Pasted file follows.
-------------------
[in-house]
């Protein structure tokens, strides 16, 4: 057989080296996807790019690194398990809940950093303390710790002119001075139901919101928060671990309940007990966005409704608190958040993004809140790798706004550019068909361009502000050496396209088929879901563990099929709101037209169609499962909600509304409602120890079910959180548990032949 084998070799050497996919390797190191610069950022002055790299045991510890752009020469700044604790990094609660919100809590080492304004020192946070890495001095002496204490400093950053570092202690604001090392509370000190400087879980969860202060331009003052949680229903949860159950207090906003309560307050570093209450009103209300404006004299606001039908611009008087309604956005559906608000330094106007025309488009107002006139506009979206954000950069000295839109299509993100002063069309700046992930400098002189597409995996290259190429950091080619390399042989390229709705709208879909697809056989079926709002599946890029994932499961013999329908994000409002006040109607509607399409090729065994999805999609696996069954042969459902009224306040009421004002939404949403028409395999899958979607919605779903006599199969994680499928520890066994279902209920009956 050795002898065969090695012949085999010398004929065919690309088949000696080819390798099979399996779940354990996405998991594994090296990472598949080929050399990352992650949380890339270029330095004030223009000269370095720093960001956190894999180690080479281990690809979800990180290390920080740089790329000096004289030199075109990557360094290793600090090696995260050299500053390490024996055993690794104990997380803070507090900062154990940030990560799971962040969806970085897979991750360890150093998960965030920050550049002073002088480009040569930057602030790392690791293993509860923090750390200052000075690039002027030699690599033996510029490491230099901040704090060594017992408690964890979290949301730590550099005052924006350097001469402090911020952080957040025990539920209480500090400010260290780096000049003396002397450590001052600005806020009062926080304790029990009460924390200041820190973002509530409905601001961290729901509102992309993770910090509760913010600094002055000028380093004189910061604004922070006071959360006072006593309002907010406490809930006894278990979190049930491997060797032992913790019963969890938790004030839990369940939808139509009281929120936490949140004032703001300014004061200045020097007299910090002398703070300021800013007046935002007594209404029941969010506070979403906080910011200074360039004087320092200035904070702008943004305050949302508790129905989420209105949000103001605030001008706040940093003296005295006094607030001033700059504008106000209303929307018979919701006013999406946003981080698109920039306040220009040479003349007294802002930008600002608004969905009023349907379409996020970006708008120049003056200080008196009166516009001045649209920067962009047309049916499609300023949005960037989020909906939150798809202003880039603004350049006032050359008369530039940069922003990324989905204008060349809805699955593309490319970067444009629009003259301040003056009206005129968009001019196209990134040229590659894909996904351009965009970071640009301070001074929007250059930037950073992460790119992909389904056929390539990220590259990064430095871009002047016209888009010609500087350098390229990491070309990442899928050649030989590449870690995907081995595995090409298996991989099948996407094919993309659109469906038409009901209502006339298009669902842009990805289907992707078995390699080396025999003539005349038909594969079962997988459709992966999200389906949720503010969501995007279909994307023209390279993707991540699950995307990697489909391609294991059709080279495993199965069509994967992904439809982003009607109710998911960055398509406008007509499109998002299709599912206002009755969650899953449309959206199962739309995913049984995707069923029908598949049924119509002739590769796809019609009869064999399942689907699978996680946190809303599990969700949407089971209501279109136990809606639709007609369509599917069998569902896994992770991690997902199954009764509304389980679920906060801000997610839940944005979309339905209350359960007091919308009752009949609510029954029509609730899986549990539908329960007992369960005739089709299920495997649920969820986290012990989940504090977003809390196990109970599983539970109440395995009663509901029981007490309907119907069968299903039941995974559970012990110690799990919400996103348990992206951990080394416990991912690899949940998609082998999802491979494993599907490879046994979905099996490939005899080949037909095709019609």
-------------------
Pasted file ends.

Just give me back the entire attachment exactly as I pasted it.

[in-house]
């Protein structure tokens, strides 16, 4: 057989080296996807790019690194398990809940950093303390710790002119001075139901919101928060671990309940007990966005409704608190958040993004809140790798706004550019068909361009502000050496396209088929879901563990099929709101037209169609499962909600509304409602120890079910959180548990032949 084998070799050497996919390797190191610069950022002055790299045991510890752009020469700044604790990094609660919100809590080492304004020192946070890495001095002496204490400093950053570092202690604001090392509370000190400087879980969860202060331009003052949680229903949860159950207090906003309560307050570093209450009103209300404006004299606001039908611009008087309604956005559906608000330094106007025309488009107002006139506009979206954000950069000295839109299509993100002063069309700046992930400098002189597409995996290259190429950091080619390399042989390229709705709208879909697809056989079926709002599946890029994932499961013999329908994000409002006040109607509607399409090729065994999805999609696996069954042969459902009224306040009421004002939404949403028409395999899958979607919605779903006599199969994680499928520890066994279902209920009956 050795002898065969090695012949085999010398004929065919690309088949000696080819390798099979399996779940354990996405998991594994090296990472598949080929050399990352992650949380890339270029330095004030223009000269370095720093960001956190894999180690080479281990690809979800990180290390920080740089790329000096004289030199075109990557360094290793600090090696995260050299500053390490024996055993690794104990997380803070507090900062154990940030990560799971962040969806970085897979991750360890150093998960965030920050550049002073002088480009040569930057602030790392690791293993509860923090750390200052000075690039002027030699690599033996510029490491230099901040704090060594017992408690964890979290949301730590550099005052924006350097001469402090911020952080957040025990539920209480500090400010260290780096000049003396002397450590001052600005806020009062926080304790029990009460924390200041820190973002509530409905601001961290729901509102992309993770910090509760913010600094002055000028380093004189910061604004922070006071959360006072006593309002907010406490809930006894278990979190049930491997060797032992913790019963969890938790004030839990369940939808139509009281929120936490949140004032703001300014004061200045020097007299910090002398703070300021800013007046935002007594209404029941969010506070979403906080910011200074360039004087320092200035904070702008943004305050949302508790129905989420209105949000103001605030001008706040940093003296005295006094607030001033700059504008106000209303929307018979919701006013999406946003981080698109920039306040220009040479003349007294802002930008600002608004969905009023349907379409996020970006708008120049003056200080008196009166516009001045649209920067962009047309049916499609300023949005960037989020909906939150798809202003880039603004350049006032050359008369530039940069922003990324989905204008060349809805699955593309490319970067444009629009003259301040003056009206005129968009001019196209990134040229590659894909996904351009965009970071640009301070001074929007250059930037950073992460790119992909389904056929390539990220590259990064430095871009002047016209888009010609500087350098390229990491070309990442899928050649030989590449870690995907081995595995090409298996991989099948996407094919993309659109469906038409009901209502006339298009669902842009990805289907992707078995390699080396025999003539005349038909594969079962997988459709992966999200389906949720503010969501995007279909994307023209390279993707991540699950995307990697489909391609294991059709080279495993199965069509994967992904439809982003009607109710998911960055398509406008007509499109998002299709599912206002009755969650899953449309959206199962739309995913049984995707069923029908598949049924119509002739590769796809019609009869064999399942689907699978996680946190809303599990969700949407089971209501279109136990809606639709007609369509599917069998569902896994992770991690997902199954009764509304389980679920906060801000997610839940944005979309339905209350359960007091919308009752009949609510029954029509609730899986549990539908329960007992369960005739089709299920495997649920969820986290012990989940504090977003809390196990109970599983539970109440395995009663509901029981007490309907119907069968299903039941995974559970012990110690799990919400996103348990992206951990080394416990991912690899949940998609082998999802491979494993599907490879046994979905099996490939005899080949037909095709019609």